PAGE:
Moderation is the Secret

Medical research keeps unravelling the most unexpected results that are baffling to say the least. Potatoes, which have always been considered safe and healthy, have been found to raise blood pressure if consumed more than four times a week. Surprisingly mashed, boiled, or baked potatoes are nearly as likely to raise blood pressure as chips, the research reveals.



Researchers from the Harvard Medical School said they suspected that the starch in potatoes was to blame. Because potatoes have a high glycaemic index these starchy carbohydrates rapidly transform into sugars in the body, triggering a sharp rise in blood sugar levels.

In the long term this may cause blood sugar problems, exacerbating diabetes. The experts, whose work was published recently in the British Medical Journal analysed data from 187,000 men and women tracked in three large US projects for 20 years. The results suggest that women who regularly eat potatoes may be at slightly higher risk of blood pressure than men.

Overall, however, they found that men and women who ate four or more servings of baked, boiled or mashed potatoes a week had an 11% increased risk of high blood pressure compared to those who ate potatoes less than once a month. Those who ate chips four or more times a week had a 17% higher risk of high blood pressure.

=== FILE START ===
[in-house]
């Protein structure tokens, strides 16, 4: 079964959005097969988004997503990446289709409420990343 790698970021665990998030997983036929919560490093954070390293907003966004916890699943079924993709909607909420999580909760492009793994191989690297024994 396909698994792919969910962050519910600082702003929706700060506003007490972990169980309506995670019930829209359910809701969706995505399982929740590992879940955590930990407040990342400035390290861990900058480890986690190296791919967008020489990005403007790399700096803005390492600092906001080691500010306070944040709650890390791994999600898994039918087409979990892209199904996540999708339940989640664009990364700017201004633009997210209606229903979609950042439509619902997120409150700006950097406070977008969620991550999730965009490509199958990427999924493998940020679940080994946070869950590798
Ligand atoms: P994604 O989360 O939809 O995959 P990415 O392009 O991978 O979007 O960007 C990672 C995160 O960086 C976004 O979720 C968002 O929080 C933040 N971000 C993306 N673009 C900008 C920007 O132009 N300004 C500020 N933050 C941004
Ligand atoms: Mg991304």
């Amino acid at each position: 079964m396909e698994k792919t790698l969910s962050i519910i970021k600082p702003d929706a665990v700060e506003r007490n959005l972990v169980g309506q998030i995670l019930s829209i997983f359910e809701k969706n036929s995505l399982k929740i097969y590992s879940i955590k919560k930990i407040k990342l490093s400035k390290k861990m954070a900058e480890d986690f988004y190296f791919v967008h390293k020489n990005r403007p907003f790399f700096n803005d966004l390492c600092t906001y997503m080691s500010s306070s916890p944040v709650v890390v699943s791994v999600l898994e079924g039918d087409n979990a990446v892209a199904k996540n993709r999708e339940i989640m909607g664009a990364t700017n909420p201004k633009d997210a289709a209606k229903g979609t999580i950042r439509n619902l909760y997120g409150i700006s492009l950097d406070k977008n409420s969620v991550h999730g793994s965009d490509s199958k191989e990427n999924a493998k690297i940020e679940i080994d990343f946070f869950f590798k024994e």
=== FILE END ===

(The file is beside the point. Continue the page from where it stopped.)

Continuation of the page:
Replacing one serving a day of potatoes with one serving of non-starchy vegetables led to a 7% drop in the risk of high blood pressure, they found. Eating crisps had no effect the experts discovered. The researchers said that potatoes should no longer be included as vegetables when the government issued health advice, just as they aren’t in the UK.

Victoria Taylor, senior dietician at the British Heart Foundation, said: ‘This type of study can only show an association, not cause and effect. Although a higher consumption of potatoes such as mashed potatoes or French fries, was associated with high blood pressure, it is still possible that other factors in the diet or lifestyle are also affecting the results.’ She added: ‘In the UK white potatoes are not included in the five a day recommendations for fruit and vegetable consumption.

‘Nearly 30% of adults in the UK have high blood pressure, so it is key that we understand the condition and its causes.’

Professor Tom Sanders of King’s College London said: ‘Being overweight, a high intake of salt and alcohol, and a low intake of potassium are all known to increase blood pressure, but the effects of individual foods are less certain.

‘Generally, fruit and vegetables are associated with low blood pressure, with the exception of pickled vegetables. However, potatoes – especially chips – are often consumed with added salt which may be part of the explanation for this association with raised blood pressure.

‘I don’t think this study should be used to discourage people from eating potatoes. In the UK potatoes are more widely consumed than in the US and make an important contribution to the intake of Vitamin C and potassium.’

Now you have been told. Food in general taken in small quantities is, in my view, the key to a healthy diet and the less you eat in the evening, the better sleep you get and the more fit you become. Obesity and gourmandise are the scourge of it all.



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